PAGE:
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10 Neat Things about Maples
by Dorothy Dobbie
by Dorothy Dobbie



The Local Gardener magazines, Ontario Gardener, Manitoba Gardener and Alberta Gardener, are published by Pegasus Publications Inc.

Drawing on her 30 years' experience as a senior executive in the magazine publishing industry, Dorothy launched Manitoba Gardener in 1998, initially running the business out of her home. Two years later, Dorothy's daughter Shauna, living in Ontario, jumped into the fray with Ontario Gardener. And two years after that, they started Alberta Gardener. Visit us at www.localgardener.net and register for our "Ten Neat things" newsletter. Watch Shaw TV for garden tips and Listen to CJOB for the Gardener Sundays at 9:08

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July 4, 2021

1. Promise and practicality, but sharp, too.

The maple is the symbol of generosity, balance, promise, and practicality, however, its botanical name, Acer, is the Latin world for sharp. Sounds like Canada.

2. Our home and native tree.

There are ten different species that are native to Canada, although some of them are really just shrubs and one is a vine. Our national emblem in Canada was inspired by the sugar maple, native to eastern Canada. In an attempt to make it acceptable for all of Canada, its shape has been stylized, reducing the sugar maple leaf’s 23 points to just 11, supposedly representing the 10 provinces and (then) one territory.

3. National tree, national song, national tartan.

Even though its leaf has been on our flag since 1965, the tree itself was not adopted as a national symbol until 1996. There is even a maple leaf tartan which was adopted as Canada’s national tartan in 2011. Created by David Weiser, the tartan was inspired by the colours of the leaves over the seasons. For many years, the song, the Maple Leaf Forever, written by Alexander Muir in the later 1880s, was sung as the unofficial anthem.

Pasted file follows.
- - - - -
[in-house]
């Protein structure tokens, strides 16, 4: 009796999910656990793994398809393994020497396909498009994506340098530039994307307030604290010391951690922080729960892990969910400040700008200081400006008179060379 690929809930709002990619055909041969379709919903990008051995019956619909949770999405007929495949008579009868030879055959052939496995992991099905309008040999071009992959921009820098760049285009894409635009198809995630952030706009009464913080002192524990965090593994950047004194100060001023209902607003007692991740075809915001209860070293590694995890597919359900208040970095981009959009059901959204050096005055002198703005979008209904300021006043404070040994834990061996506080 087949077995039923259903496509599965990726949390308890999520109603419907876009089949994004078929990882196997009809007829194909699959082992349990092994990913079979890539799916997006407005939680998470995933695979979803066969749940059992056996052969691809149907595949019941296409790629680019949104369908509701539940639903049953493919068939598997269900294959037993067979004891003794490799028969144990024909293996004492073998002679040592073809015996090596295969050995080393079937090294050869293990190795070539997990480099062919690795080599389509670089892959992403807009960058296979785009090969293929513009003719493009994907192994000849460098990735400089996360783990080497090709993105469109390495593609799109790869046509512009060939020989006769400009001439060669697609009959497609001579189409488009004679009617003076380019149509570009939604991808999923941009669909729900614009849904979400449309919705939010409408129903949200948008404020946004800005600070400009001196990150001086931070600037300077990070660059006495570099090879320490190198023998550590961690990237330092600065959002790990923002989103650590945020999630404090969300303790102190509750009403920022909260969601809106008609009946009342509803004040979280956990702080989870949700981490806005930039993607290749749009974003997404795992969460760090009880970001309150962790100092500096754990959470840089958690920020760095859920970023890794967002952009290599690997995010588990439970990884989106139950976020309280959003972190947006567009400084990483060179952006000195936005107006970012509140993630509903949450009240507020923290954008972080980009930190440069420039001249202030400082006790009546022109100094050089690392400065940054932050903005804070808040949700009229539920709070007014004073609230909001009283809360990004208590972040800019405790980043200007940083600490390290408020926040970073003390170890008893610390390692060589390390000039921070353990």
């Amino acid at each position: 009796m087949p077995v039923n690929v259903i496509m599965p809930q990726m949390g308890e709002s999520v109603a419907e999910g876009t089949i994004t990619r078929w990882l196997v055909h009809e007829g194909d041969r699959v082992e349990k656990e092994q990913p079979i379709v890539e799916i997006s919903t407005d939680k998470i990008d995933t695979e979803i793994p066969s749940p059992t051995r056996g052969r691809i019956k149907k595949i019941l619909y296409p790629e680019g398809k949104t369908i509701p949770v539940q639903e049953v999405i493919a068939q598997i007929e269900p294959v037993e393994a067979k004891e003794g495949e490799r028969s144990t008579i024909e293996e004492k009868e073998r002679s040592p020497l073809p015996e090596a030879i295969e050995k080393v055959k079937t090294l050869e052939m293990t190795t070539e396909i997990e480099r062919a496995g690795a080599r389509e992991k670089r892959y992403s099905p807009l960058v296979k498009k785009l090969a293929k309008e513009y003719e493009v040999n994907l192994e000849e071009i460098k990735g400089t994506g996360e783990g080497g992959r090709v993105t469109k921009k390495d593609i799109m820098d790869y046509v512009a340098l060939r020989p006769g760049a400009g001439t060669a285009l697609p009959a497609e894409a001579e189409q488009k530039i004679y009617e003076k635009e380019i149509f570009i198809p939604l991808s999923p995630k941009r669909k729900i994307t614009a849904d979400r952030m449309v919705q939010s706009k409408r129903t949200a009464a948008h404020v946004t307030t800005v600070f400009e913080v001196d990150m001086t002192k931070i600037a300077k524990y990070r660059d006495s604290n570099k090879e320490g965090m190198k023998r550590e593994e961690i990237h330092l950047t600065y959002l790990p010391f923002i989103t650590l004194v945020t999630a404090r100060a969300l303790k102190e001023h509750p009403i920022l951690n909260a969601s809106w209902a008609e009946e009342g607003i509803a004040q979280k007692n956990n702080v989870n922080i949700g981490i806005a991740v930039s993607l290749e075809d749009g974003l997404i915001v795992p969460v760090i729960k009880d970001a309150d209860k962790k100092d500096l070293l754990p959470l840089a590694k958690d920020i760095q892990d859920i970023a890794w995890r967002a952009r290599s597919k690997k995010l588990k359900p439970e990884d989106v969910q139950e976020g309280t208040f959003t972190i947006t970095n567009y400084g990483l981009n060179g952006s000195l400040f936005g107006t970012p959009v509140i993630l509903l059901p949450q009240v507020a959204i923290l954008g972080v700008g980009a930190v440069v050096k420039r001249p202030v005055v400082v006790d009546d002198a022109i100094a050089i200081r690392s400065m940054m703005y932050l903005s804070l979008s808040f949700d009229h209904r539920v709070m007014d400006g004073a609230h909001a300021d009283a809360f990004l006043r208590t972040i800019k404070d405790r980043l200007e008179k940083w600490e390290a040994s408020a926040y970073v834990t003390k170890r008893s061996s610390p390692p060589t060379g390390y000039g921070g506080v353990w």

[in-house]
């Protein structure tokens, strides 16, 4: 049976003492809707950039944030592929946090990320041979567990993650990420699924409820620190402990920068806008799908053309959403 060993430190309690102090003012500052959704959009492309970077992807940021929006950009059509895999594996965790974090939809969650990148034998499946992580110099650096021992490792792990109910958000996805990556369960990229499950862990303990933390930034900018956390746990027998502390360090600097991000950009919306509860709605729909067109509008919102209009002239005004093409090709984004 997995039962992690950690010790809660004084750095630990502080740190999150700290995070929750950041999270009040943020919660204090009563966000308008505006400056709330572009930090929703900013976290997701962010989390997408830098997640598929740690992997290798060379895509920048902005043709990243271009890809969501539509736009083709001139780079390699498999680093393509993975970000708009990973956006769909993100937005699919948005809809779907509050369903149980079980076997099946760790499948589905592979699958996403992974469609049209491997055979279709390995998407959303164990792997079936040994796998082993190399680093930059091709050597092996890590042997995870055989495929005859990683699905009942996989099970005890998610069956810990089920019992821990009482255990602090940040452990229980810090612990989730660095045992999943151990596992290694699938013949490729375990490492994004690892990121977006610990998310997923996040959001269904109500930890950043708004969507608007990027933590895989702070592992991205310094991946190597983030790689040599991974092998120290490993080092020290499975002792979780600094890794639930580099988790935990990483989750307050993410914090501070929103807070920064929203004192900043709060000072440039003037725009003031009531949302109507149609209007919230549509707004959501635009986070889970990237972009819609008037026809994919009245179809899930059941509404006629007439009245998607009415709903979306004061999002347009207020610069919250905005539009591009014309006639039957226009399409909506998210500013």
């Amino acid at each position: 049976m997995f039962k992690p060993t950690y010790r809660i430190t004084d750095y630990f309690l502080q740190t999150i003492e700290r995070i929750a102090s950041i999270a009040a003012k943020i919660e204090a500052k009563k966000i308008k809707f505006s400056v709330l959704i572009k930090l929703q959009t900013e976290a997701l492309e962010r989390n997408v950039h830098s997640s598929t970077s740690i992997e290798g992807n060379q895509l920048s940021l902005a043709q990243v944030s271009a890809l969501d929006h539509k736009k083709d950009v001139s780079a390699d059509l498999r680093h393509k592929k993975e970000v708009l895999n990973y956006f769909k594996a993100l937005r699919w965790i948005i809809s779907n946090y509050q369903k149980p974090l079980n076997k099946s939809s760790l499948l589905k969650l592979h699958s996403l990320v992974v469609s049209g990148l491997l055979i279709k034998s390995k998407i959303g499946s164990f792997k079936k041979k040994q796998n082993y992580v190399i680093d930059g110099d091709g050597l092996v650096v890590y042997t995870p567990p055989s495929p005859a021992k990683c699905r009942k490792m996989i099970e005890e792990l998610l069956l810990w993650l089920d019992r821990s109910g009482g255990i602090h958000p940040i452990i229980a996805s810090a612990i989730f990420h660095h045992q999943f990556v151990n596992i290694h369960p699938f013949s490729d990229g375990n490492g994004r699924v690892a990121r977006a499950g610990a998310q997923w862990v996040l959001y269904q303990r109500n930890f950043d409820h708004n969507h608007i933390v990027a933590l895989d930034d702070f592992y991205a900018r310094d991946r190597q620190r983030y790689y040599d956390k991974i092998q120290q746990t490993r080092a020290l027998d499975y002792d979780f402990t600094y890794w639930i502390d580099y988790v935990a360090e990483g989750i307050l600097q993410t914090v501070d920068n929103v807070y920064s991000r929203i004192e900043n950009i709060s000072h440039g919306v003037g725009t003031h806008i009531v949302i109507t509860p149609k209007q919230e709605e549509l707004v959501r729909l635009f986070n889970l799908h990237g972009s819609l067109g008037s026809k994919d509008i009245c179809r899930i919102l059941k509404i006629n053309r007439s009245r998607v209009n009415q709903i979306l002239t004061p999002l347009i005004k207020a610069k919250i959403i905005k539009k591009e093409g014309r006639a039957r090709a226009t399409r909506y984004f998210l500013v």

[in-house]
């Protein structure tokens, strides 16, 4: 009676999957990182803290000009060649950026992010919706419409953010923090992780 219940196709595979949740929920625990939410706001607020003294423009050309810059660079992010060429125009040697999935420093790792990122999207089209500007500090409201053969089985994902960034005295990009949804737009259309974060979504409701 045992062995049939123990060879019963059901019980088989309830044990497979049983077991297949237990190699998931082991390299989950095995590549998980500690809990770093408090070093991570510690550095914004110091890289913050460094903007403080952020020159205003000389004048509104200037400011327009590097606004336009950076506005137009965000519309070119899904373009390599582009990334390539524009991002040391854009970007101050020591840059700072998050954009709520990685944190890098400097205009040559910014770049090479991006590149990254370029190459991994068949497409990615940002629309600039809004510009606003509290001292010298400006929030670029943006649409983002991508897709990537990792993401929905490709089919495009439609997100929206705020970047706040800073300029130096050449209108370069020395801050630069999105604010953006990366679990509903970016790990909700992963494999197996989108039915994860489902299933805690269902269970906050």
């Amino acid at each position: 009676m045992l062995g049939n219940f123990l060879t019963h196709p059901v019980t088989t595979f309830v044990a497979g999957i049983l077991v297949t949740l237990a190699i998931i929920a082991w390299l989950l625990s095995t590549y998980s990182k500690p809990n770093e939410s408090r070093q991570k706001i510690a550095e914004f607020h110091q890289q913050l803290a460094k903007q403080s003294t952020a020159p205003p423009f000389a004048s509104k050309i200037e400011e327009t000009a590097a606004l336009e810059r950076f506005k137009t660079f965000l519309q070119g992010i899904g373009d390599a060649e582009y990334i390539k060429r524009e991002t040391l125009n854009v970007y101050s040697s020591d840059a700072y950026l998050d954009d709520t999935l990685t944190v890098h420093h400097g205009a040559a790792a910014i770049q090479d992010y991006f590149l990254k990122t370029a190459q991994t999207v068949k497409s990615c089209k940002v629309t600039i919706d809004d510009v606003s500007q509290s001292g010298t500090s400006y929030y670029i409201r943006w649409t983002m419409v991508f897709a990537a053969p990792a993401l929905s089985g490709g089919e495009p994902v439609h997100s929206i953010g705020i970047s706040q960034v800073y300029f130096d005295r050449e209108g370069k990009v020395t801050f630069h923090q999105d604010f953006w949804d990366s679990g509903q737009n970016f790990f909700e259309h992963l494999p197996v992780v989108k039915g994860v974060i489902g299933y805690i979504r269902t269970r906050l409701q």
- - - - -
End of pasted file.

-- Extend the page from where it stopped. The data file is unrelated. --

4. Name those trees.

The ten natives are: sugar (Ontario to Maritimes), red (Eastern North America), silver (Great lakes and St. Lawrence), black (Ottawa and Montreal Island), big leaf (B.C. Coast), Douglas (B.C. Coast to Alberta Highlands, shrubby), Manitoba (Manitoba to Ontario), mountain (Saskatchewan eastward, shrubby), striped (North Eastern America, shrubby), and vine (B.C.).

5. So long samara.

Samara is a girl’s name meaning, in both Hindu and Hebrew, “protected by God.” It is also the name given to winged seeds, such as the seeds of the maple tree. These seeds were the inspiration for helicopters and at least one drone design for their ability to stay aloft and be carried by wind.

6. How sweet it is.

It takes 40 litres of its sap to make one litre of syrup. Maple syrup is about twice as sweet as regular sugar.

7. Musical maple.

Maple is a tonewood, meaning that it carries soundwaves very effectively. It is the favoured wood for many musical instruments, including violins and guitars, drums, even bassoons, although it is used sparingly in some instruments due to its weight.

8. Long live the maple.

Red, sugar and black maple trees generally live 200 years or more, even while being tapped for their syrup. It is said that the oldest variety tree in Canada is the Comfort Maple, which can be found in North Pelham, Ontario and is estimated to be over 500 years old.

9. The oldest fossil.

Dated back to 100 million years, the oldest maple fossil was found in Alaska.

10. Odds and ends.

Maple pulp makes quality paper. There is a paperbark maple in China. The hornbeam variety has ribbed leaves. The hedge maple has dark green, almost oak-like leaves. Acers belong in the Sapindaceae or soapberry family, so named for the sap bearing qualities of its members.

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